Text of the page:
Do the brothers become Catholics and take minor Holy Orders? (not all monks are priests, nor are all priests monks). Trappists and Carthusians have two types of monks in their monasteries – – brothers who are also priests, and brothers who mainly do manual labor – – lay brothers, they are called. I’d guess that the majority of the St. Possenti monks will be lay brothers?

    4. As the order becomes more wealthy, there would be a need for additional monasteries and priories – – daughter houses, they are called. The Templars had many of these, also, and they formed a sort of primitive banking network.

    5. Not all men can be cured. At least one example of what happens to a monk of St. Possenti who turns to evil should be detailed; killed? Returned to the monastery and imprisoned there? Turned over to the secular authority?

    6. How would a monastic habit (uniform, robe) be altered or re-purposed for a warrior? What colors would the habit incorporate? By this I mean that if a monk is to throw himself to the prone position, kneeling position, etc., to shoot a rifle, how would the habit be different from a standard monk’s robe? I picture the scene from Star Wars: The Phantom Menace in which Qui-Gon Jin and Obi-Wan Kenobi doff their outer mantles before the duel with Darth Maul.

    7. Dietary restrictions? Most monks in the Benedictine tradition are mainly vegetarians, or are supposed to be. Would warrior monks be more inclined to include hunted meat in their diets, or would a strict vegetarian diet be incorporated into the healing therapy offered by the Order?

    8. The scene already mentioned where Brother Libra and his fellow monks restrain a cardinal does call into question the authority under which the Order operates. Are they a sort of secret service under the sole authority of a Pope? That scene, while dramatic, raised more questions than it might be possible to answer.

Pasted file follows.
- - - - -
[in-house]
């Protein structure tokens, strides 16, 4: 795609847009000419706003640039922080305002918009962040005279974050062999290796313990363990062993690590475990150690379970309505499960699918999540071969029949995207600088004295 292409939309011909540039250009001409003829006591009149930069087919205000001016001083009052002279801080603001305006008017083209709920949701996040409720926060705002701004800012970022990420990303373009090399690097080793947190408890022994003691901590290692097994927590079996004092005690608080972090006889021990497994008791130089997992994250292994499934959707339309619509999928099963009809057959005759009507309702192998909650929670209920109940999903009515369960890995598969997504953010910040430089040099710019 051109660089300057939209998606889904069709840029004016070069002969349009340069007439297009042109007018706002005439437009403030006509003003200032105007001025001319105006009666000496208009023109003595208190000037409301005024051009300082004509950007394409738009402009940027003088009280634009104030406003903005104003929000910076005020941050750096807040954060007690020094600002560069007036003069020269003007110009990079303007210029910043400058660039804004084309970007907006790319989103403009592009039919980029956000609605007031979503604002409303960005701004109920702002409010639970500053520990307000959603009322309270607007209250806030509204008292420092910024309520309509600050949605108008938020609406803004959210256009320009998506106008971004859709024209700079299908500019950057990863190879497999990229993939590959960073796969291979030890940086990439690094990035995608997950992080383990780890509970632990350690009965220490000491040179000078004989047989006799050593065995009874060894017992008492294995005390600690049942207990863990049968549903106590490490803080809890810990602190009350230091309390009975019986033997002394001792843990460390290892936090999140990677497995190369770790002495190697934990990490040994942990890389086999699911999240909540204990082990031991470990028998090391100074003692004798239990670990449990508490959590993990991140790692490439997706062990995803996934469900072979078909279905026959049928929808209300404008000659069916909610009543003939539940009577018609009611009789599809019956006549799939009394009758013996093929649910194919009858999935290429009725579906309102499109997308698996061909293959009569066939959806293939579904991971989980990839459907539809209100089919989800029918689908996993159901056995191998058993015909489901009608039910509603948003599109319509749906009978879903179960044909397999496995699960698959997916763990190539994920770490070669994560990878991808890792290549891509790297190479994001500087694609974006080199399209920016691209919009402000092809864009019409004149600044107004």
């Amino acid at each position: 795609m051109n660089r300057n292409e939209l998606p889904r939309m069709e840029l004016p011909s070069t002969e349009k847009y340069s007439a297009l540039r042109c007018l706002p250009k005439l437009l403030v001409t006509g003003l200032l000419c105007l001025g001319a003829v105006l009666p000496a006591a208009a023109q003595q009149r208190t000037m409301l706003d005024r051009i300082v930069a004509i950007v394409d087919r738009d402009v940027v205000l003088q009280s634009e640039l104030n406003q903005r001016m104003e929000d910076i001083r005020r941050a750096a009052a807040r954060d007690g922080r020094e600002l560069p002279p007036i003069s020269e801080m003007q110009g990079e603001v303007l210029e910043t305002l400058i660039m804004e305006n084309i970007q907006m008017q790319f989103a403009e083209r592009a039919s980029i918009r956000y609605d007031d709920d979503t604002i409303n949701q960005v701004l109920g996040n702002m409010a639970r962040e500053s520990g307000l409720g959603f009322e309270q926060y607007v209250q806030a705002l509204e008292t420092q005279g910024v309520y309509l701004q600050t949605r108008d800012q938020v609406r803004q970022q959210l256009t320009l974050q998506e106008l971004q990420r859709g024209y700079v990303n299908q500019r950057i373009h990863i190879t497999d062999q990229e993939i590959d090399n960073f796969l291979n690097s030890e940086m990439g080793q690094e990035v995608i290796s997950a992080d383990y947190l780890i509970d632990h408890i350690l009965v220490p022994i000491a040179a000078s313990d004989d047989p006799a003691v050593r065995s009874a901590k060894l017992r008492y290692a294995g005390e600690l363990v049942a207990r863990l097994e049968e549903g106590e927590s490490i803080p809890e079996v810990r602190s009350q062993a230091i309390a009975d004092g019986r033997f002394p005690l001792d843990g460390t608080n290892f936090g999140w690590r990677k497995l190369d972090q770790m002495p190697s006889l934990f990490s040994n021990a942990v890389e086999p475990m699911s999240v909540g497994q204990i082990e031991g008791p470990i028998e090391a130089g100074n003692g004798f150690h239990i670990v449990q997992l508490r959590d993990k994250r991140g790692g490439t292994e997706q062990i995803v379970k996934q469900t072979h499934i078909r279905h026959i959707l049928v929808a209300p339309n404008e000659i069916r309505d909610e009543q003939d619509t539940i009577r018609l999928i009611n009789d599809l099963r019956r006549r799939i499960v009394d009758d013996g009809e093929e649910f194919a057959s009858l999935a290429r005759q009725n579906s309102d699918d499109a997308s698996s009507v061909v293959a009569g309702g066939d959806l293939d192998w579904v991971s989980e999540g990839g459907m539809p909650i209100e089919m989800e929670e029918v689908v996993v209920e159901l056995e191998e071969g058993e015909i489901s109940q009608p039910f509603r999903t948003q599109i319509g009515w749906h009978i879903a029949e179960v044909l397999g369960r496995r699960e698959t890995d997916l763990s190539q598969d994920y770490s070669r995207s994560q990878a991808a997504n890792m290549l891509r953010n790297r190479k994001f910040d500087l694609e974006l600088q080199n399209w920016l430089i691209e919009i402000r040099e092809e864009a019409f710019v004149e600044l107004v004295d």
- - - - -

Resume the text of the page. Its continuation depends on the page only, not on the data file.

That’s all I can think of for now – – will offer more based on responses.

    1. Oh, a most excellent list of questions! Thank you very much!
      Let me see. 1 & 2 answered already, fairly completely, I hope.
      3 alluded to, and easy to more add. In fact, I know the perfect spot. Thanks for that specific item.
      4 covered, but not in a lot of depth. Easy to add too.
      5. Ohh… Jackpot. Yes. Well, no, actually. Not addressed. Have to think about that. Good one! Many possibilities, there. at first blush, all options seem to raise more questions than they solve. Have to think about that one deeply before I address it.
      6. Got a chapter on that. Man of the cloth… ballistic cloth. 🙂
      7. covered, but not in detail. Easy to add. Got a place for it. Definitely not vegetarians.
      8. They are low profile. Sometimes very low. Sometimes Top. Men… (Oh, no, sorry, wrong reference 🙂 But it is addressed. When I get a bit more done, care to be a first-draft reader to look for holes, missing items that need explaining, church-related items I goofed?

  3. Random thoughts: